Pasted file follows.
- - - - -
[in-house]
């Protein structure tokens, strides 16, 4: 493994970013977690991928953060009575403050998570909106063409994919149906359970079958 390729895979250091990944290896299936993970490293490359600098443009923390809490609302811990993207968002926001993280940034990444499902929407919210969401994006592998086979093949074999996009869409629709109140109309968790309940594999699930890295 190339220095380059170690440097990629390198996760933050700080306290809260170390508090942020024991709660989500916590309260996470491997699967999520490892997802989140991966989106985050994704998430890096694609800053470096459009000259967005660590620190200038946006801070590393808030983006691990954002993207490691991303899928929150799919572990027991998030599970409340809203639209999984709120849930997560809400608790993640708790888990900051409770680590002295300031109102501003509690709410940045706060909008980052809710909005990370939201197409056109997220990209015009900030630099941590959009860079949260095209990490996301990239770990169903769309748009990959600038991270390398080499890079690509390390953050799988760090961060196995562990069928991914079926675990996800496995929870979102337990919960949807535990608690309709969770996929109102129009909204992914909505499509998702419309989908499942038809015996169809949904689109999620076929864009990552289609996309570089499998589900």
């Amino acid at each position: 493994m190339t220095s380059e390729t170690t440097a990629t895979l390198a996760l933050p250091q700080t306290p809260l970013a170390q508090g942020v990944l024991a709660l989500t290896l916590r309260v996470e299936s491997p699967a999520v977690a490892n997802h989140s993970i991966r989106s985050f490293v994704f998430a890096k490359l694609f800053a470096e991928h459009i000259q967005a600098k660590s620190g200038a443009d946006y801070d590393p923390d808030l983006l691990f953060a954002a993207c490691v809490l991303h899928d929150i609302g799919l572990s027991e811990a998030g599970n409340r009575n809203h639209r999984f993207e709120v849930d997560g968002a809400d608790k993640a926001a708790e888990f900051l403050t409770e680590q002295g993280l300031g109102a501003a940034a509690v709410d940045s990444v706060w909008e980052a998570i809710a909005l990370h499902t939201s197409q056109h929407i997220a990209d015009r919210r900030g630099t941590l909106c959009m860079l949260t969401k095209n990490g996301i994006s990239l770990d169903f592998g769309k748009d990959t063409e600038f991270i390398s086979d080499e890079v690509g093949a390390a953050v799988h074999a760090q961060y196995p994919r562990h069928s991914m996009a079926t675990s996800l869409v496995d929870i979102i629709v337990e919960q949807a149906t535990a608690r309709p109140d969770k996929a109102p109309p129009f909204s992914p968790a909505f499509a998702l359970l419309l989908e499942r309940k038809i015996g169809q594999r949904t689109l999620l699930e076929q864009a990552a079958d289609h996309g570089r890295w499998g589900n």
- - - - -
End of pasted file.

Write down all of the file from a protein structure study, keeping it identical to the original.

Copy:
[in-house]
């Protein structure tokens, strides 16, 4: 493994970013977690991928953060009575403050998570909106063409994919149906359970079958 390729895979250091990944290896299936993970490293490359600098443009923390809490609302811990993207968002926001993280940034990444499902929407919210969401994006592998086979093949074999996009869409629709109140109309968790309940594999699930890295 190339220095380059170690440097990629390198996760933050700080306290809260170390508090942020024991709660989500916590309260996470491997699967999520490892997802989140991966989106985050994704998430890096694609800053470096459009000259967005660590620190200038946006801070590393808030983006691990954002993207490691991303899928929150799919572990027991998030599970409340809203639209999984709120849930997560809400608790993640708790888990900051409770680590002295300031109102501003509690709410940045706060909008980052809710909005990370939201197409056109997220990209015009900030630099941590959009860079949260095209990490996301990239770990169903769309748009990959600038991270390398080499890079690509390390953050799988760090961060196995562990069928991914079926675990996800496995929870979102337990919960949807535990608690309709969770996929109102129009909204992914909505499509998702419309989908499942038809015996169809949904689109999620076929864009990552289609996309570089499998589900």
């Amino acid at each position: 493994m190339t220095s380059e390729t170690t440097a990629t895979l390198a996760l933050p250091q700080t306290p809260l970013a170390q508090g942020v990944l024991a709660l989500t290896l916590r309260v996470e299936s491997p699967a999520v977690a490892n997802h989140s993970i991966r989106s985050f490293v994704f998430a890096k490359l694609f800053a470096e991928h459009i000259q967005a600098k660590s620190g200038a443009d946006y801070d590393p923390d808030l983006l691990f953060a954002a993207c490691v809490l991303h899928d929150i609302g799919l572990s027991e811990a998030g599970n409340r009575n809203h639209r999984f993207e709120v849930d997560g968002a809400d608790k993640a926001a708790e888990f900051l403050t409770e680590q002295g993280l300031g109102a501003a940034a509690v709410d940045s990444v706060w909008e980052a998570i809710a909005l990370h499902t939201s197409q056109h929407i997220a990209d015009r919210r900030g630099t941590l909106c959009m860079l949260t969401k095209n990490g996301i994006s990239l770990d169903f592998g769309k748009d990959t063409e600038f991270i390398s086979d080499e890079v690509g093949a390390a953050v799988h074999a760090q961060y196995p994919r562990h069928s991914m996009a079926t675990s996800l869409v496995d929870i979102i629709v337990e919960q949807a149906t535990a608690r309709p109140d969770k996929a109102p109309p129009f909204s992914p968790a909505f499509a998702l359970l419309l989908e499942r309940k038809i015996g169809q594999r949904t689109l999620l699930e076929q864009a990552a079958d289609h996309g570089r890295w499998g589900n």